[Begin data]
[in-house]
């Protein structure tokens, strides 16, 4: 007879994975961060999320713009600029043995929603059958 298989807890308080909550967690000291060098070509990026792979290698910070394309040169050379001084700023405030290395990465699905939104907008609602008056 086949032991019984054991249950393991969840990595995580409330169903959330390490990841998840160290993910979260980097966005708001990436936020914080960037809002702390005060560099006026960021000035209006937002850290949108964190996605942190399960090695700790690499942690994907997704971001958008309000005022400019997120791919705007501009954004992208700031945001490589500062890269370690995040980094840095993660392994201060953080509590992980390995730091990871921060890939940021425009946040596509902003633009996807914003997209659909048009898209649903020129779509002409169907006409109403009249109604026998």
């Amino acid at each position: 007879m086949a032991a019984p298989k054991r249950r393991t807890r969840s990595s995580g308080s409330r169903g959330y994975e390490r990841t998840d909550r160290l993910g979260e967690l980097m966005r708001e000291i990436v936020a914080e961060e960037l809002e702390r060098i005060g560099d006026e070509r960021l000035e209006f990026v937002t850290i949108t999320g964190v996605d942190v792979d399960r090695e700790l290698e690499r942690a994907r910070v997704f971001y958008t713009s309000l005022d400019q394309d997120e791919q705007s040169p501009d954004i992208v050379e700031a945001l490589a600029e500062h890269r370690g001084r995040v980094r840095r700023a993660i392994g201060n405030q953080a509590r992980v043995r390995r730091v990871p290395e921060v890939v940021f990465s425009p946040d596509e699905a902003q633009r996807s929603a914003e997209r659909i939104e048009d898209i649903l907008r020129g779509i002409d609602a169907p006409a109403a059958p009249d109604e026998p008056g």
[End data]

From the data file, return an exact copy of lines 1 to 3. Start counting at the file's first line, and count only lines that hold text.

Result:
[in-house]
């Protein structure tokens, strides 16, 4: 007879994975961060999320713009600029043995929603059958 298989807890308080909550967690000291060098070509990026792979290698910070394309040169050379001084700023405030290395990465699905939104907008609602008056 086949032991019984054991249950393991969840990595995580409330169903959330390490990841998840160290993910979260980097966005708001990436936020914080960037809002702390005060560099006026960021000035209006937002850290949108964190996605942190399960090695700790690499942690994907997704971001958008309000005022400019997120791919705007501009954004992208700031945001490589500062890269370690995040980094840095993660392994201060953080509590992980390995730091990871921060890939940021425009946040596509902003633009996807914003997209659909048009898209649903020129779509002409169907006409109403009249109604026998």
């Amino acid at each position: 007879m086949a032991a019984p298989k054991r249950r393991t807890r969840s990595s995580g308080s409330r169903g959330y994975e390490r990841t998840d909550r160290l993910g979260e967690l980097m966005r708001e000291i990436v936020a914080e961060e960037l809002e702390r060098i005060g560099d006026e070509r960021l000035e209006f990026v937002t850290i949108t999320g964190v996605d942190v792979d399960r090695e700790l290698e690499r942690a994907r910070v997704f971001y958008t713009s309000l005022d400019q394309d997120e791919q705007s040169p501009d954004i992208v050379e700031a945001l490589a600029e500062h890269r370690g001084r995040v980094r840095r700023a993660i392994g201060n405030q953080a509590r992980v043995r390995r730091v990871p290395e921060v890939v940021f990465s425009p946040d596509e699905a902003q633009r996807s929603a914003e997209r659909i939104e048009d898209i649903l907008r020129g779509i002409d609602a169907p006409a109403a059958p009249d109604e026998p008056g």